If they actually have some expertise, and I'm not sure that they do, it is conceivable that they could sell out at premium to current share price. Toyota purchased a forklift parts manufacturer (Cascade) maybe a year or so ago for under a billion.
Not to mention that Toyota and other forklift manufacturers will ramp up if it actually becomes a profitable niche.
No, they aren't doing it to keep their electric bill down, they are doing it to improve the ability of Missourians to buy stuff. If that is greedy then yea they are greedy.
I wouldn't mind their asking for a lower rate provided the upside should aluminum prices improve go to ratepayers. They already have great rates and they shouldn't be able to lock in even lower rates just so they can make more money.
Imagine you are joking but their guidance is that they hope to get to EBITDA break even later this year.
Shooting from the hip but I think they are pretty close to break even when one factors in the shares they sold when NOR went public as well as the dividends. They certainly have not taken the bath than others buying assets in that time frame have taken.
Well say what you will but it isn't like HLF is a force for good in people's lives. Even if this is completely legitimate, they are taking advantage of people by delivering common products at obscenely high prices.
They likely did some things to get the price up for Apollo. New CFO might have bought a (very few) shares if he knew they wanted to get out in order to please a large shareholder. They spun everything very positively in that last conference call and now are pulling back some.
Always hard to say, but I think the company has been and will continue to be run for the benefit of Apollo. There is no Noranda family as the CEO indicated in the last conference call.
They almost certainly have enough cash/liquidity to get out to 2019. Not sure if they will be able to roll their debt at that point in time.
Would be nice if you would include the prior sentence where he said they had a very good track record of identifying profitable short candidates.
I was following this company when the shares were at 15 cents. He was similar and he isn't bright enough to be a particularly good liar. Imagine he is excited because he is now a multi-millionaire as are most of the employees.
There will be a number of insider sales in 2014 and probably retirements as well. What level the share price will be, I have no idea.
Is anyone like Toyota working on forklifts (fuel cell or otherwise?).
Pump away Garth. If you want to make "facts" up I don't care. Every point you made ranges from a fudge to an outright falsehood.
I've been very open about the fact that CRNT faces significant risks in South America right now. It may go badly but they do not face the virtually certain existential crisis that DRWI faces. Would be nice if people weren't so oblivious to the risks but what can one do?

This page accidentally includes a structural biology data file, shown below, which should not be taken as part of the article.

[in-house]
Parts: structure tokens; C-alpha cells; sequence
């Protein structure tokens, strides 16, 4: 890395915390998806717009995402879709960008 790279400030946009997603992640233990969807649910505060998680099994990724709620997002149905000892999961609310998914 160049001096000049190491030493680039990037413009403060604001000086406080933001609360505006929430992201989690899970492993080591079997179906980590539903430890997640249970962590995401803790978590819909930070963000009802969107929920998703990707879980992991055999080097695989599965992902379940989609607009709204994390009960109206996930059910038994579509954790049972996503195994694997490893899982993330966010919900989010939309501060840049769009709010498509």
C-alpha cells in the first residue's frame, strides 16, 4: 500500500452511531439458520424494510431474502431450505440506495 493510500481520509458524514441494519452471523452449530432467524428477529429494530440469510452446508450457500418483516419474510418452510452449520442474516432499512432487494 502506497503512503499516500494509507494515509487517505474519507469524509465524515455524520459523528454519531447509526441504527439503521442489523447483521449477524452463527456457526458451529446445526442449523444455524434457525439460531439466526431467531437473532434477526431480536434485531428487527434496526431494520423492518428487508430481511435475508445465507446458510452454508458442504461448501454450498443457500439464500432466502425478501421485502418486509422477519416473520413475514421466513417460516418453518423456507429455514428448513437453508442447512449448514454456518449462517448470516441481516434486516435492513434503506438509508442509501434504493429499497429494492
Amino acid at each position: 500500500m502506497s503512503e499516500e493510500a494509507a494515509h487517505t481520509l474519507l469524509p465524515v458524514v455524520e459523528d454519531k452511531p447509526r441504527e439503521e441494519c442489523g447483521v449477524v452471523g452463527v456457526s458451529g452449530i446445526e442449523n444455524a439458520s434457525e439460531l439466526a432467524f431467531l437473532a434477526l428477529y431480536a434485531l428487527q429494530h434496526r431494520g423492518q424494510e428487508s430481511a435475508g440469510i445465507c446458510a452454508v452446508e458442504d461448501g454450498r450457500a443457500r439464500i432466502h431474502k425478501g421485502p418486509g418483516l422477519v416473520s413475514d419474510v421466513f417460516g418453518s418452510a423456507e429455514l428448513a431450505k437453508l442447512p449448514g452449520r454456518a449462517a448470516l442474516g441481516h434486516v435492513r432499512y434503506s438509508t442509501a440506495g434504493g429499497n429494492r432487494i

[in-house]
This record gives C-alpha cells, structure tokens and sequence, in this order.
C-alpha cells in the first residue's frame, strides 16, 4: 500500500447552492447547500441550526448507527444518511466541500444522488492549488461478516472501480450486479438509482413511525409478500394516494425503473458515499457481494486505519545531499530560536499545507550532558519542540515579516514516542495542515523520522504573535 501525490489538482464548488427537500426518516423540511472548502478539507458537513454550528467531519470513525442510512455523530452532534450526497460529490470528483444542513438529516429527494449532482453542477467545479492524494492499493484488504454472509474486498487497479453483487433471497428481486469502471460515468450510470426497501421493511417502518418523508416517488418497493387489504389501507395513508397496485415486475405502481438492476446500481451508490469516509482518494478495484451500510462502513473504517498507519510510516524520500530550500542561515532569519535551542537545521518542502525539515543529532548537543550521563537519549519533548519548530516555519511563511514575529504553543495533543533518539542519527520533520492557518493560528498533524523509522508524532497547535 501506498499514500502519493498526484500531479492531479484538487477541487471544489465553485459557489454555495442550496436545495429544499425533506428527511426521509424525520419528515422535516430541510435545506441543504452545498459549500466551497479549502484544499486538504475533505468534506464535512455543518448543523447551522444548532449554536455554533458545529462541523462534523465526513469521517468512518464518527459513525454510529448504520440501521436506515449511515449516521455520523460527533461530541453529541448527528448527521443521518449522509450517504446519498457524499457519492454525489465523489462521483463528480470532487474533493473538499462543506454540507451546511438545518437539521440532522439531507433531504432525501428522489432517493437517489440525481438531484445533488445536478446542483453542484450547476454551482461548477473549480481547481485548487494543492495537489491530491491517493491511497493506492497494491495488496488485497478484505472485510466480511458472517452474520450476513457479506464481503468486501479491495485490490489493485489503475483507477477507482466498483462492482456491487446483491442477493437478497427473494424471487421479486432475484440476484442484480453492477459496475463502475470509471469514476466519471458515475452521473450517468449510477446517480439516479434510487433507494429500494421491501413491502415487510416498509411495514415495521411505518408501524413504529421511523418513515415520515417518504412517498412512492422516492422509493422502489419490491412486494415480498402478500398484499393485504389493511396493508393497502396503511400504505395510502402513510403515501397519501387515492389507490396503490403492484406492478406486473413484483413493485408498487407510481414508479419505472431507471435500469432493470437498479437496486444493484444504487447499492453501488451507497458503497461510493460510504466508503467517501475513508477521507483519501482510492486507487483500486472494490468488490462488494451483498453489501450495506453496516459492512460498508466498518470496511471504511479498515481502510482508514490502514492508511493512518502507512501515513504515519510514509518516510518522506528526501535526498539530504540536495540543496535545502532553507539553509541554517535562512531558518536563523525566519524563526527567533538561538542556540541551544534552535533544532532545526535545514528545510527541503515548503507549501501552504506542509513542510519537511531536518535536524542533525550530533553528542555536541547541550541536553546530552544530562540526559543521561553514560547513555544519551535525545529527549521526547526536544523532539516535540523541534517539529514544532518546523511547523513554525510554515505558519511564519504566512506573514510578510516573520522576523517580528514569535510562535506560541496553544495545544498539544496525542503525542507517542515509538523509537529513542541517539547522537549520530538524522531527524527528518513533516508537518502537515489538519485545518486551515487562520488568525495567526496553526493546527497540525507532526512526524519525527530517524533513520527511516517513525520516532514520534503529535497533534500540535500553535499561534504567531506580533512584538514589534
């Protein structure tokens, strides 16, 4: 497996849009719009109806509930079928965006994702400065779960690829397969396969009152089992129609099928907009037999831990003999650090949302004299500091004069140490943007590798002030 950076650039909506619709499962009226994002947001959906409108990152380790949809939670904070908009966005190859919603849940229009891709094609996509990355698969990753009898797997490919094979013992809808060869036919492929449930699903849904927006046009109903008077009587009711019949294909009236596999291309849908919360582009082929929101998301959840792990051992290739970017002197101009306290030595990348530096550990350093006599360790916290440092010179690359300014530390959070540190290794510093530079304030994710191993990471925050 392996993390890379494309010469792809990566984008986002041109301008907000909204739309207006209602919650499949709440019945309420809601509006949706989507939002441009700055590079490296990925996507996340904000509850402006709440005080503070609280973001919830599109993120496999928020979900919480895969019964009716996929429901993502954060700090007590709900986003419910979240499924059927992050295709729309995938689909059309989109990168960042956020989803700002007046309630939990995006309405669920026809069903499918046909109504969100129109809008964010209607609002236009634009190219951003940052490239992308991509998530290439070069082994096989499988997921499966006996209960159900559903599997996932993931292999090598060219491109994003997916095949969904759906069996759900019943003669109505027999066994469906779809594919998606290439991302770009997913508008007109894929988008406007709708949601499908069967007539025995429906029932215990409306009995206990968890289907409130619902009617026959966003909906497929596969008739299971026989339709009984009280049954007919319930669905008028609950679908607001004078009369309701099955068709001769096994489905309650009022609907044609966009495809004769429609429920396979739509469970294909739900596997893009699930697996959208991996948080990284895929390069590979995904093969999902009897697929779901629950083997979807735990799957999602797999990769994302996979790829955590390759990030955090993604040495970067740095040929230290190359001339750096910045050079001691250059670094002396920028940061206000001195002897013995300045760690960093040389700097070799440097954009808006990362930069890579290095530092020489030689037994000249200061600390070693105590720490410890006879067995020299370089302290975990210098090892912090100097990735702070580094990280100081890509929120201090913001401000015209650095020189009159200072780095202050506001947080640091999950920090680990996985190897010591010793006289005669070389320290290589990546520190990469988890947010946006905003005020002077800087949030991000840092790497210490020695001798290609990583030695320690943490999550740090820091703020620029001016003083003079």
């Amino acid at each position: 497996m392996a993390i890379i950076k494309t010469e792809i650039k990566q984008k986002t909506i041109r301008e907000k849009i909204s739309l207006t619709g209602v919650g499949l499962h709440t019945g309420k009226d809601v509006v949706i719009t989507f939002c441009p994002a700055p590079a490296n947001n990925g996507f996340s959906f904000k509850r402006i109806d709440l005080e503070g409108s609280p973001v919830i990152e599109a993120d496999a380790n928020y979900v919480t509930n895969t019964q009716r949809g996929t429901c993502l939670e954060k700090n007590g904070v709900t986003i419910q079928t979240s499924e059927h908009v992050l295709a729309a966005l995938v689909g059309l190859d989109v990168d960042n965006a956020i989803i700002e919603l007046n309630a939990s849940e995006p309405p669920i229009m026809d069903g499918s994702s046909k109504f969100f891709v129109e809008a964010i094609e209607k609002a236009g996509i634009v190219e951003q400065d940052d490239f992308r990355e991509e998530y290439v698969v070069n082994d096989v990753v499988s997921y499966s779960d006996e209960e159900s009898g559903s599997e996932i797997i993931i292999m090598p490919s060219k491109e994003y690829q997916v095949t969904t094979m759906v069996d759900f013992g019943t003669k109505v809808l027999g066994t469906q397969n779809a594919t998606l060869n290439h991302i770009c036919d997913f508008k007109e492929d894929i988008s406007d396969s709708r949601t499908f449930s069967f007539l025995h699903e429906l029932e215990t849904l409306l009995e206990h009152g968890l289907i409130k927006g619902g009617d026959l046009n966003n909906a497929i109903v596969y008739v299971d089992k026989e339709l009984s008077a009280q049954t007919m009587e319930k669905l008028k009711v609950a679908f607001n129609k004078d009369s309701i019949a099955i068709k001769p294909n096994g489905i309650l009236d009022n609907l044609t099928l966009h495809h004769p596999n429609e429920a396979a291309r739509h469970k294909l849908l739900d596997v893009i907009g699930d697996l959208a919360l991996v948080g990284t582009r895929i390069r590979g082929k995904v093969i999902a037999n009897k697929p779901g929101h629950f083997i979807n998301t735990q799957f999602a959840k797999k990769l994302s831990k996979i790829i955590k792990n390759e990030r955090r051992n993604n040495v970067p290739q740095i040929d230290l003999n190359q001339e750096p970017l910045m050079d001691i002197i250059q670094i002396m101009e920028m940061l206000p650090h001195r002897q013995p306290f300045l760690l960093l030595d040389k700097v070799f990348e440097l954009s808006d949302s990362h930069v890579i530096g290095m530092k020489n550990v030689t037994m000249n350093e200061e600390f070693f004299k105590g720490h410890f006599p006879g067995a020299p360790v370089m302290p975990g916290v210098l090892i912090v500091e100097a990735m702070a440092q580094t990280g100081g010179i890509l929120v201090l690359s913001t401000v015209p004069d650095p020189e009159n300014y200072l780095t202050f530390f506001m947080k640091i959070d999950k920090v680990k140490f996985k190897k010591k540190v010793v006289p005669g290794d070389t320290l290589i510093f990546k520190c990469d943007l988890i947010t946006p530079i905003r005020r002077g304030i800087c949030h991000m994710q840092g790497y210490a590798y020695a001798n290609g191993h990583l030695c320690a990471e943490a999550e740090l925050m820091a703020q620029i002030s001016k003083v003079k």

Encourage anyone thinking about buying as a result of Garth's post to consider the following:
Timothy McDonald - Google the name and Dragonwave. You will indeed find a rich guy who bought a few shares of DRWI. You should consider that the guy has absolutely lost a fortune in Dragonwave and is not an insider.
Russell Frederick - CFO. Yea, one always likes to see the CFO buying but it is worth pointing out that he made significant sales less than a month before. These very small buys that you see here are company sponsored purchases that are at a 25% discount to market. My guess is that he plans to flip the shares at the first opportunity. Any Dragonwave employee can buy shares at a 25% discount to market and this is disclosed in the regulatory documents. You would expect that a discount plan like this would draw all sorts of employee participation but the sad fact is that only a few thousand shares are purchased every quarter.
Again, Russell Frederick sold 44,700 shares just a few weeks before the purchases referenced in the prior post.
Suppose political instability isn't necessarily the right description. That can be a problem but the bigger concern is a stable government that outright steals as both Argentina and Venezuela have been known to do.
Have to worry about South America. Currency risk in Argentina and Venezuela is significant but you also have to worry about collection risk due to political instability. Brazil might take a break in investment too with the World Cup coming up.
I think CRNT is going to announce new investment initiatives but they are going to need them to offset losses in SA.
Normally I'd say that the goodwill and other intangible assets needs to be subtracted for a company blowing through cash like this one and stop. Here though you have a company that simply isn't able to sell their product for much above book value as an operational business. Bottom line, the inventory is overstated too.
Hey, their receivables don't have much collection risk. That is something positive.
That is the $64,000 question. There really hasn't been any positive news other than the possibility of an electric rate reduction. Weird how company shares will take off for no real reason other than a few people deciding they want to buy it. Where were they six months ago when things were pretty much the same?
That is probably just about what I think but it is conceivable CRNT sees $2.50 before then if they have a big receivable go bad or currency issues are worse than what I'm guessing.
In a normal financial environment I would say 12 months for DRWI but someone will either give or continue to extend credit so 36 months is probably a good guess.. I would be willing to bet that if we had access to NSN's books we might that they have already written off the $10 million DRWI receivable.